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A Former WNBA Player Refocuses Eyewear E-tailing

Online startup Ditto seeks the middle ground between upstart
eyeglass e-tailers and established brands

By Kate Abbott
     Aug. 17 (Bloomberg BusinessWeek) -- (Corrects the name of
one of Ditto’s partners in the fourth paragraph)
     In recent years, a handful of companies such as Warby
Parker, Lookmatic, and Eyefly have been trying to blow up U.S.
eyeglass retailing by selling their own lines of prescription
glasses for less than $100 online. Their vision (try on frames
virtually, upload your prescription, then wait for them to be
shipped to you) attracted attention for its potential to disrupt
the industry, long dominated by Luxottica Group, which owns such
chains as LensCrafters and Sunglass Hut and holds exclusive
licenses to dozens of designer brands.
     The upstarts’ premise was that virtual try-ons and low
prices would persuade shoppers to forgo pricey brick-and-mortar
stores. “We’re democratizing the process of buying stylish,
high-quality eyewear,” says Lookmatic Executive Director Joe
Cole, whose dad oversaw national retailers that included Pearle
Vision and Sears Optical. “There’s been a cosmic shift toward
buying everything online, and the next logical step is to include
     That cosmic shift is still in its early days. Of the 68.4
million eyeglasses purchased in the U.S. in past year, only 2.7
percent were through online retailers, according to the Vision
Council, an industry trade group. LensCrafters’ senior vice
president of marketing, Gita Chari Mattes, says most shoppers go
online to browse frames but still prefer shopping in-store. “This
isn’t like buying a shirt, where you can choose a small, medium,
or large, and if it doesn’t fit you’ll go return it,” she says.
     Now a new eyewear startup in San Mateo, Calif., is taking a
different approach from its upstart competitors. Rather than sell
its own line of glasses, Ditto partners with 20 eyewear brands,
such as Ray-Ban and Persol. Shoppers can try on hundreds of
frames in videos of themselves, using their webcams. Prices are
comparable to brick-and-mortar stores. “We can coexist, and we
will—whether [retail chains] like it or not,” says Kate Endress,
who launched Ditto in April with former engineers from Google and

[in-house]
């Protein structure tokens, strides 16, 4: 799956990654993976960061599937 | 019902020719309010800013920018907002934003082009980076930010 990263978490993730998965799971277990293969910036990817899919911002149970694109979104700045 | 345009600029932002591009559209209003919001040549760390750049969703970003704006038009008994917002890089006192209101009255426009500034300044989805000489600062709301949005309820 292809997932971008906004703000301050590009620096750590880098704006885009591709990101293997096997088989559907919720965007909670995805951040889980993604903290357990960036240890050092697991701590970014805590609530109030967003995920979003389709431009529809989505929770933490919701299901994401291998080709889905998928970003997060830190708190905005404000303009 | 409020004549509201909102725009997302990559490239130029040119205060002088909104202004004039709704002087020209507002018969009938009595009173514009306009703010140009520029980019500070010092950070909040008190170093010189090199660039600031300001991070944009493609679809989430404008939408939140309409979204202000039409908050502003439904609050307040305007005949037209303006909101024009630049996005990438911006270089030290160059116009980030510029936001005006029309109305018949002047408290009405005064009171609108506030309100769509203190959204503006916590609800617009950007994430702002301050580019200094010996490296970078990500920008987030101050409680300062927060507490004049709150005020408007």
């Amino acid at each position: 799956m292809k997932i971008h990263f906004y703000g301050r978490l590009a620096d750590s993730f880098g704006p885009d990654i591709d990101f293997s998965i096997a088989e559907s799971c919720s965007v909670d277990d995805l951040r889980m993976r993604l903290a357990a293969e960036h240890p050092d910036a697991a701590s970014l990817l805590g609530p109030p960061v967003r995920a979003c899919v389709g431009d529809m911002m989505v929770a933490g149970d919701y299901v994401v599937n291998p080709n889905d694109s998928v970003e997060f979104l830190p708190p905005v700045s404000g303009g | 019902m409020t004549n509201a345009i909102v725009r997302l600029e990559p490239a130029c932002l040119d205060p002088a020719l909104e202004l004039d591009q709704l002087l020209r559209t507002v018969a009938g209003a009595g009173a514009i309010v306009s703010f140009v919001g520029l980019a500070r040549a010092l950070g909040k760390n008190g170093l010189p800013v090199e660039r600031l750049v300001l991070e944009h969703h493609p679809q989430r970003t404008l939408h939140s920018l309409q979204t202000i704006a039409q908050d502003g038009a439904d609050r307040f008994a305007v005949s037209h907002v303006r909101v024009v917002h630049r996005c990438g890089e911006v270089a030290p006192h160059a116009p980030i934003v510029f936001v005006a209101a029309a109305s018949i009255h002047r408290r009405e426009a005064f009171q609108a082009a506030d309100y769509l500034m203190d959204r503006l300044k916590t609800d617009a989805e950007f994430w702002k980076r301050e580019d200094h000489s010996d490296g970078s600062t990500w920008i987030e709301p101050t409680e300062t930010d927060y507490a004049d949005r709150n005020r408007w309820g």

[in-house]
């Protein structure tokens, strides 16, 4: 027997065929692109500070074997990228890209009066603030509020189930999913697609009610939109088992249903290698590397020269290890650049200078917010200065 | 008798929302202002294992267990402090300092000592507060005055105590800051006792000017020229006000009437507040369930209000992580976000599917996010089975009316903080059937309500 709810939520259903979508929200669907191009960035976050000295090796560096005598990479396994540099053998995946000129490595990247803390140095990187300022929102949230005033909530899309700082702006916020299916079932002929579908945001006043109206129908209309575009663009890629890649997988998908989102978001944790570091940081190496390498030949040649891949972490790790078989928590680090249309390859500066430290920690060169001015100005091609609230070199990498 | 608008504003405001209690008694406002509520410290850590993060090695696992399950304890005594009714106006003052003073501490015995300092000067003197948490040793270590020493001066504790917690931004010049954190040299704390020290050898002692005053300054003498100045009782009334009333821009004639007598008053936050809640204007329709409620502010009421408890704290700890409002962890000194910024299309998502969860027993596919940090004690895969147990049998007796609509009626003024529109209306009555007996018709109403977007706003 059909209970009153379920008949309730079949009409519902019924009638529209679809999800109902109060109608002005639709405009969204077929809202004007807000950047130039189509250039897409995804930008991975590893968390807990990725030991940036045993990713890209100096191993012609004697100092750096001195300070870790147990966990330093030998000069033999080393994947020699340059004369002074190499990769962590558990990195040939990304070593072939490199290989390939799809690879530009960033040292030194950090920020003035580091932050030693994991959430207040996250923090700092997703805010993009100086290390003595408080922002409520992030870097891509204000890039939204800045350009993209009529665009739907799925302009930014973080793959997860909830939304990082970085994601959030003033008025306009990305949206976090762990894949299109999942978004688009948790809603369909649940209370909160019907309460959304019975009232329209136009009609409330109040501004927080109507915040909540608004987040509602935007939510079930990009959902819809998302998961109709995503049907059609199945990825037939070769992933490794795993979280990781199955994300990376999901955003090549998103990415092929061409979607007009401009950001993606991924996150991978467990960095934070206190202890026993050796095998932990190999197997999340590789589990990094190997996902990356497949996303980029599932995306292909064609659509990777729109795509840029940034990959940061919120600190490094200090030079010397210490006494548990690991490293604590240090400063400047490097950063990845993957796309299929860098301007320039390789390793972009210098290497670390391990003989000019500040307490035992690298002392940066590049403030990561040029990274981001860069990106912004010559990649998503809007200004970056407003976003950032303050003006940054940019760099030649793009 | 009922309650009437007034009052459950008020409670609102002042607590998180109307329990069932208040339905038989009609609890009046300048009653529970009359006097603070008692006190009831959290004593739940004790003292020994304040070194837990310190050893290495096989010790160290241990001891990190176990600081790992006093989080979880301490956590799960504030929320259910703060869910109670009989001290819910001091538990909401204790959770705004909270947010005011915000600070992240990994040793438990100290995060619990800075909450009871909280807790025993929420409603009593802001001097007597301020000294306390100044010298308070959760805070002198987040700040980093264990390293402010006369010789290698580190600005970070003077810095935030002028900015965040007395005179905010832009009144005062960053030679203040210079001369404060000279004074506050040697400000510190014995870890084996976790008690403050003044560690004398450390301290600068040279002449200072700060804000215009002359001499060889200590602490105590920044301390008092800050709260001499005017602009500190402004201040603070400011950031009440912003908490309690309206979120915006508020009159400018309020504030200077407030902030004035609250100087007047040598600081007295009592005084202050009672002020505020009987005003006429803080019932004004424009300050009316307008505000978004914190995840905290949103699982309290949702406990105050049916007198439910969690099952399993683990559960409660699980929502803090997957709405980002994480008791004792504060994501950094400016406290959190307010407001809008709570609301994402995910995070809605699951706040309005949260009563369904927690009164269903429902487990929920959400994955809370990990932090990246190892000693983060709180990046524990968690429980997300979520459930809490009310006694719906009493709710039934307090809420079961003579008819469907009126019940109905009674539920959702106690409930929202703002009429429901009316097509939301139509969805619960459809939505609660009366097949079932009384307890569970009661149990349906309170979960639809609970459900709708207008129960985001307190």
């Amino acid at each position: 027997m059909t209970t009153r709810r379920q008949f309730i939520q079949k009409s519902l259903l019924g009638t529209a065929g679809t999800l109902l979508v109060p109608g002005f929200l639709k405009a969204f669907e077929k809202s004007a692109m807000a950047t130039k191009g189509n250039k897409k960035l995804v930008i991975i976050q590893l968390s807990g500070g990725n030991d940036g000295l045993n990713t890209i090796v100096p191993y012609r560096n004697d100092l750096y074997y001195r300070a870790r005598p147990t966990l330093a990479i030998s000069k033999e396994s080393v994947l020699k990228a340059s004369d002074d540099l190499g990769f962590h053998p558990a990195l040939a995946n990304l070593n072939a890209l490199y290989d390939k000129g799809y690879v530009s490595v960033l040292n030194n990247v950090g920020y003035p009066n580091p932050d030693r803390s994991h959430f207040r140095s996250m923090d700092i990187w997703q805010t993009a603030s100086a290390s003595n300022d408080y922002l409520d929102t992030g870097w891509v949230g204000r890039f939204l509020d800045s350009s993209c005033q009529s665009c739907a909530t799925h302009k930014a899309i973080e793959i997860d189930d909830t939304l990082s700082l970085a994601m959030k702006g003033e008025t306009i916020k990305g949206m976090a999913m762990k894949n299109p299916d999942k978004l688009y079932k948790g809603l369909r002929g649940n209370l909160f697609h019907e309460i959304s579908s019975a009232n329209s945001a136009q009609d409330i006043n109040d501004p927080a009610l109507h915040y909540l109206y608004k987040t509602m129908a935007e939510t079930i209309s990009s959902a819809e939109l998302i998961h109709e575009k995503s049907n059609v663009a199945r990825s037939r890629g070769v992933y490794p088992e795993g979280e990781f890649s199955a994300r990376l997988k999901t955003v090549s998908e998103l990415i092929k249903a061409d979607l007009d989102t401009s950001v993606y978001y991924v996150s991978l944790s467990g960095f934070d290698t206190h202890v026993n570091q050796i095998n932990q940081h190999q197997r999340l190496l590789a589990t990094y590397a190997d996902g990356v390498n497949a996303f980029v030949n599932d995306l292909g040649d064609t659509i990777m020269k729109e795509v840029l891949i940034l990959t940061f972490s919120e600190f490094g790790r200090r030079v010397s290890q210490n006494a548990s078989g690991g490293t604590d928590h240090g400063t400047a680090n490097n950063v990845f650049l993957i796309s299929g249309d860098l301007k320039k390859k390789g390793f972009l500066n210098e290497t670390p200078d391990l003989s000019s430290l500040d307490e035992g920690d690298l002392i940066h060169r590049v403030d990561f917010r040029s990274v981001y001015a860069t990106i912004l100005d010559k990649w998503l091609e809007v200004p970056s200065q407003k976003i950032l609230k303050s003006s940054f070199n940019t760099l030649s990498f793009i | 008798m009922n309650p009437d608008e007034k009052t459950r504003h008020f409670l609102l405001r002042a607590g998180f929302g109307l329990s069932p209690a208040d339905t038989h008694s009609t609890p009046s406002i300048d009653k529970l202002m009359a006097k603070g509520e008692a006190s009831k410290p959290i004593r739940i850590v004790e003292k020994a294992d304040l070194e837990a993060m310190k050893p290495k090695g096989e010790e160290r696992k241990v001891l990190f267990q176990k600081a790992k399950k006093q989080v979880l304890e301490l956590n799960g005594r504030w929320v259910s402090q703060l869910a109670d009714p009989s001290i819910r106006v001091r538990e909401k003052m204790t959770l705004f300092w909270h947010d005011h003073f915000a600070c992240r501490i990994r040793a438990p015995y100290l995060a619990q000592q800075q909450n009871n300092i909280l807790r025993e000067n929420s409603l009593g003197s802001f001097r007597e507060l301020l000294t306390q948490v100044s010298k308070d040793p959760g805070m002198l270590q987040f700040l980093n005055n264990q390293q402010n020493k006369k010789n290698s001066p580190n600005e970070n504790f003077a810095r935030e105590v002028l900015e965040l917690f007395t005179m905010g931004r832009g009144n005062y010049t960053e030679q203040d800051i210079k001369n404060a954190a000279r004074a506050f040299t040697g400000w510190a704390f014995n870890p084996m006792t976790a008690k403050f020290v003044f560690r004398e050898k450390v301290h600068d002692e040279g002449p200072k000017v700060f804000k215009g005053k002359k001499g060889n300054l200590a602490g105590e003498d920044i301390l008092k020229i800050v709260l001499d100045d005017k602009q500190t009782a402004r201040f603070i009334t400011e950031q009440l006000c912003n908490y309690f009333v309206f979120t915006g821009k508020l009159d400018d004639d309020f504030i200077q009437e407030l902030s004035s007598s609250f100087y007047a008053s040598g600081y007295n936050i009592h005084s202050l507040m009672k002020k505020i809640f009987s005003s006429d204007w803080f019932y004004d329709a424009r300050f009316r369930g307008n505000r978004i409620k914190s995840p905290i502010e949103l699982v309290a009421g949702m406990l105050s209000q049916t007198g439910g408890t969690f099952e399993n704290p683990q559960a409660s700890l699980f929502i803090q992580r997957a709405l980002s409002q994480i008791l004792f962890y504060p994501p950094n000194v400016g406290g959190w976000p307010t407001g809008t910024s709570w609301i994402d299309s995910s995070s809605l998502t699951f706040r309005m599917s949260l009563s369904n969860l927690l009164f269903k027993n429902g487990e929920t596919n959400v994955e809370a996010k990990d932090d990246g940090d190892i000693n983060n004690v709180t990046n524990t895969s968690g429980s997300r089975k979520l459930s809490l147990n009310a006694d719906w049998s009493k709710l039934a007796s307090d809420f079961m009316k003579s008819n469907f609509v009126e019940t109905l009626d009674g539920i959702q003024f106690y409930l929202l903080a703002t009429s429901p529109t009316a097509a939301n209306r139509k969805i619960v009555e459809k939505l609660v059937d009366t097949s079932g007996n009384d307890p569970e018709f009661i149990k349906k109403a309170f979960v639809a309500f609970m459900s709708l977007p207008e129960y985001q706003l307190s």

Nokia and has raised $3 million. “Certain people want to buy
online, but there’s always a place for a retail location.”
     Endress, a basketball star at Indiana’s Ball State
University who played briefly with the professional Connecticut
Sun prior to an investment banking stint at Citigroup, got her
MBA at Stanford in 2011 before launching Ditto. She says more
than 13,000 try-on videos have been created on the startup’s
site. She won’t disclose sales. “Consumers are ready to be doing
most of their shopping online, and giving people the exact size
and a much bigger selection is going to be the big
differentiator,” says Endress.
     Other traditional brick-and-mortar retailers are integrating
virtual try-on options on their websites: Shoppers visiting J.C.
Penney’s JCP Optical can upload a photo to model frames. TOMS
Shoes offers a similar feature for its eyewear line. And while
Luxottica’s chains haven’t added online try-ons yet, LensCrafters
last year installed in-store simulators.
     Education technology entrepreneur Nick Shalek says buying
glasses at a shop four years ago was “painful.” He brought along
two friends, spent an hour trying on frames, and had to return to
pick up his purchase. So this summer, Shalek logged onto Ditto,
shared several headshots of possible styles with his friends
through Facebook, and settled on a tortoiseshell frame from
fashion designer Derek Lam for $255. Says Shalek: “I loved that
Ditto turns that into a seamless, one-step process.”

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